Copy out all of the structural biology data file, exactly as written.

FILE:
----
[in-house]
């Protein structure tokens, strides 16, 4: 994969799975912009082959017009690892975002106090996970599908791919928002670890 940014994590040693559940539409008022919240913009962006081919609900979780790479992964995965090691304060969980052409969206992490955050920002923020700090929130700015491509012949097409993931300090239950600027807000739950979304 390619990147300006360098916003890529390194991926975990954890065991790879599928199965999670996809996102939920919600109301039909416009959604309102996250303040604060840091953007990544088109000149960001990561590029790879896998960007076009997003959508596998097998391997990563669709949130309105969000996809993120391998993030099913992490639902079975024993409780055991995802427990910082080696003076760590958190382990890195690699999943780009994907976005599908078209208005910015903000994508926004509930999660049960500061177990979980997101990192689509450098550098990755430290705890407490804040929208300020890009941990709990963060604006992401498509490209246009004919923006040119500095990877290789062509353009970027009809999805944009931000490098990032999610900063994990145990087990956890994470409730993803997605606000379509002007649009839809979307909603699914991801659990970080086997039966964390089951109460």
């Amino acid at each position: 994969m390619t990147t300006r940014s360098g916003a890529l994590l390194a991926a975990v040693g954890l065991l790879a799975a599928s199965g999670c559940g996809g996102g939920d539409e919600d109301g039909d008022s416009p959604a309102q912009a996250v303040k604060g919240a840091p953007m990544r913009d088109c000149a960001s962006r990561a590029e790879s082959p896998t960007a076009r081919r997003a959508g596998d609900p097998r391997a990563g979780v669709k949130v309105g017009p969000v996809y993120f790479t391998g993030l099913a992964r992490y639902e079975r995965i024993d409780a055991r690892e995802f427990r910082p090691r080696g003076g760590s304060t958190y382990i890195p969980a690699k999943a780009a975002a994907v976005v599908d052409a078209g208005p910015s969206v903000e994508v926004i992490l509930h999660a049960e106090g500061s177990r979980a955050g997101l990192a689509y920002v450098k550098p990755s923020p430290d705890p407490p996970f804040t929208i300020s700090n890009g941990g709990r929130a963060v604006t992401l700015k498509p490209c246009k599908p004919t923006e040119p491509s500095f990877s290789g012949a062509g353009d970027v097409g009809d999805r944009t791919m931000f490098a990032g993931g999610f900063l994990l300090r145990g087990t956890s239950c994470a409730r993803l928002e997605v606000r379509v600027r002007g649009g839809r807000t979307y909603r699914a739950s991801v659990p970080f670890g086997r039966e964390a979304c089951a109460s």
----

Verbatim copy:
[in-house]
């Protein structure tokens, strides 16, 4: 994969799975912009082959017009690892975002106090996970599908791919928002670890 940014994590040693559940539409008022919240913009962006081919609900979780790479992964995965090691304060969980052409969206992490955050920002923020700090929130700015491509012949097409993931300090239950600027807000739950979304 390619990147300006360098916003890529390194991926975990954890065991790879599928199965999670996809996102939920919600109301039909416009959604309102996250303040604060840091953007990544088109000149960001990561590029790879896998960007076009997003959508596998097998391997990563669709949130309105969000996809993120391998993030099913992490639902079975024993409780055991995802427990910082080696003076760590958190382990890195690699999943780009994907976005599908078209208005910015903000994508926004509930999660049960500061177990979980997101990192689509450098550098990755430290705890407490804040929208300020890009941990709990963060604006992401498509490209246009004919923006040119500095990877290789062509353009970027009809999805944009931000490098990032999610900063994990145990087990956890994470409730993803997605606000379509002007649009839809979307909603699914991801659990970080086997039966964390089951109460």
């Amino acid at each position: 994969m390619t990147t300006r940014s360098g916003a890529l994590l390194a991926a975990v040693g954890l065991l790879a799975a599928s199965g999670c559940g996809g996102g939920d539409e919600d109301g039909d008022s416009p959604a309102q912009a996250v303040k604060g919240a840091p953007m990544r913009d088109c000149a960001s962006r990561a590029e790879s082959p896998t960007a076009r081919r997003a959508g596998d609900p097998r391997a990563g979780v669709k949130v309105g017009p969000v996809y993120f790479t391998g993030l099913a992964r992490y639902e079975r995965i024993d409780a055991r690892e995802f427990r910082p090691r080696g003076g760590s304060t958190y382990i890195p969980a690699k999943a780009a975002a994907v976005v599908d052409a078209g208005p910015s969206v903000e994508v926004i992490l509930h999660a049960e106090g500061s177990r979980a955050g997101l990192a689509y920002v450098k550098p990755s923020p430290d705890p407490p996970f804040t929208i300020s700090n890009g941990g709990r929130a963060v604006t992401l700015k498509p490209c246009k599908p004919t923006e040119p491509s500095f990877s290789g012949a062509g353009d970027v097409g009809d999805r944009t791919m931000f490098a990032g993931g999610f900063l994990l300090r145990g087990t956890s239950c994470a409730r993803l928002e997605v606000r379509v600027r002007g649009g839809r807000t979307y909603r699914a739950s991801v659990p970080f670890g086997r039966e964390a979304c089951a109460s």